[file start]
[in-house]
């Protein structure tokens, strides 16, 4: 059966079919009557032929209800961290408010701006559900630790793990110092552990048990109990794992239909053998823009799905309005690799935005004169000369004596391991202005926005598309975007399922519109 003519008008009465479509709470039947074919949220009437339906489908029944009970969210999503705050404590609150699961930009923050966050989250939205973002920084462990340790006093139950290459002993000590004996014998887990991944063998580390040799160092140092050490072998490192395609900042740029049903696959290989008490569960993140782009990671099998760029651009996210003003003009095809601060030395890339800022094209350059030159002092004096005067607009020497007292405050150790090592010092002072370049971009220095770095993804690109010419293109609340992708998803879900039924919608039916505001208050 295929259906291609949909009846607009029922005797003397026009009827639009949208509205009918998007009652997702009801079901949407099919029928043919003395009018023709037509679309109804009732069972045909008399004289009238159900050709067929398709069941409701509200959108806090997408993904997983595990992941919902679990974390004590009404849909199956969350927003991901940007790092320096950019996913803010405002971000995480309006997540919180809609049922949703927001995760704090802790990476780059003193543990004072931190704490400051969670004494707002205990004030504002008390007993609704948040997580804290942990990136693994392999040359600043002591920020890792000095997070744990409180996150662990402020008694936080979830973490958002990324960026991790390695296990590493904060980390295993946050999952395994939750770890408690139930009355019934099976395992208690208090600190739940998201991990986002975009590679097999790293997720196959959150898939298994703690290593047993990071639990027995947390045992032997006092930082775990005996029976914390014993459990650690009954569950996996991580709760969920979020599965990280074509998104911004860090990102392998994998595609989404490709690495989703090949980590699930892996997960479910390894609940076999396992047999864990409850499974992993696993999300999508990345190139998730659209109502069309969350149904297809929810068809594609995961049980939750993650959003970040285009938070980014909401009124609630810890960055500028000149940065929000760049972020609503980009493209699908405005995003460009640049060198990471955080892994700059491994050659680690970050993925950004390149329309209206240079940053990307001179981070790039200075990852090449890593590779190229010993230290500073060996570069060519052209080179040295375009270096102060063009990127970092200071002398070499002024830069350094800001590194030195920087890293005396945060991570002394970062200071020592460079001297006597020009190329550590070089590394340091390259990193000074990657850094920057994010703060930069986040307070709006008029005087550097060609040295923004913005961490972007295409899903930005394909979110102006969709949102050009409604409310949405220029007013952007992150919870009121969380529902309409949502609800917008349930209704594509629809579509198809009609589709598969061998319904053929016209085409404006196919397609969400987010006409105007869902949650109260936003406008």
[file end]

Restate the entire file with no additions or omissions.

[in-house]
């Protein structure tokens, strides 16, 4: 059966079919009557032929209800961290408010701006559900630790793990110092552990048990109990794992239909053998823009799905309005690799935005004169000369004596391991202005926005598309975007399922519109 003519008008009465479509709470039947074919949220009437339906489908029944009970969210999503705050404590609150699961930009923050966050989250939205973002920084462990340790006093139950290459002993000590004996014998887990991944063998580390040799160092140092050490072998490192395609900042740029049903696959290989008490569960993140782009990671099998760029651009996210003003003009095809601060030395890339800022094209350059030159002092004096005067607009020497007292405050150790090592010092002072370049971009220095770095993804690109010419293109609340992708998803879900039924919608039916505001208050 295929259906291609949909009846607009029922005797003397026009009827639009949208509205009918998007009652997702009801079901949407099919029928043919003395009018023709037509679309109804009732069972045909008399004289009238159900050709067929398709069941409701509200959108806090997408993904997983595990992941919902679990974390004590009404849909199956969350927003991901940007790092320096950019996913803010405002971000995480309006997540919180809609049922949703927001995760704090802790990476780059003193543990004072931190704490400051969670004494707002205990004030504002008390007993609704948040997580804290942990990136693994392999040359600043002591920020890792000095997070744990409180996150662990402020008694936080979830973490958002990324960026991790390695296990590493904060980390295993946050999952395994939750770890408690139930009355019934099976395992208690208090600190739940998201991990986002975009590679097999790293997720196959959150898939298994703690290593047993990071639990027995947390045992032997006092930082775990005996029976914390014993459990650690009954569950996996991580709760969920979020599965990280074509998104911004860090990102392998994998595609989404490709690495989703090949980590699930892996997960479910390894609940076999396992047999864990409850499974992993696993999300999508990345190139998730659209109502069309969350149904297809929810068809594609995961049980939750993650959003970040285009938070980014909401009124609630810890960055500028000149940065929000760049972020609503980009493209699908405005995003460009640049060198990471955080892994700059491994050659680690970050993925950004390149329309209206240079940053990307001179981070790039200075990852090449890593590779190229010993230290500073060996570069060519052209080179040295375009270096102060063009990127970092200071002398070499002024830069350094800001590194030195920087890293005396945060991570002394970062200071020592460079001297006597020009190329550590070089590394340091390259990193000074990657850094920057994010703060930069986040307070709006008029005087550097060609040295923004913005961490972007295409899903930005394909979110102006969709949102050009409604409310949405220029007013952007992150919870009121969380529902309409949502609800917008349930209704594509629809579509198809009609589709598969061998319904053929016209085409404006196919397609969400987010006409105007869902949650109260936003406008």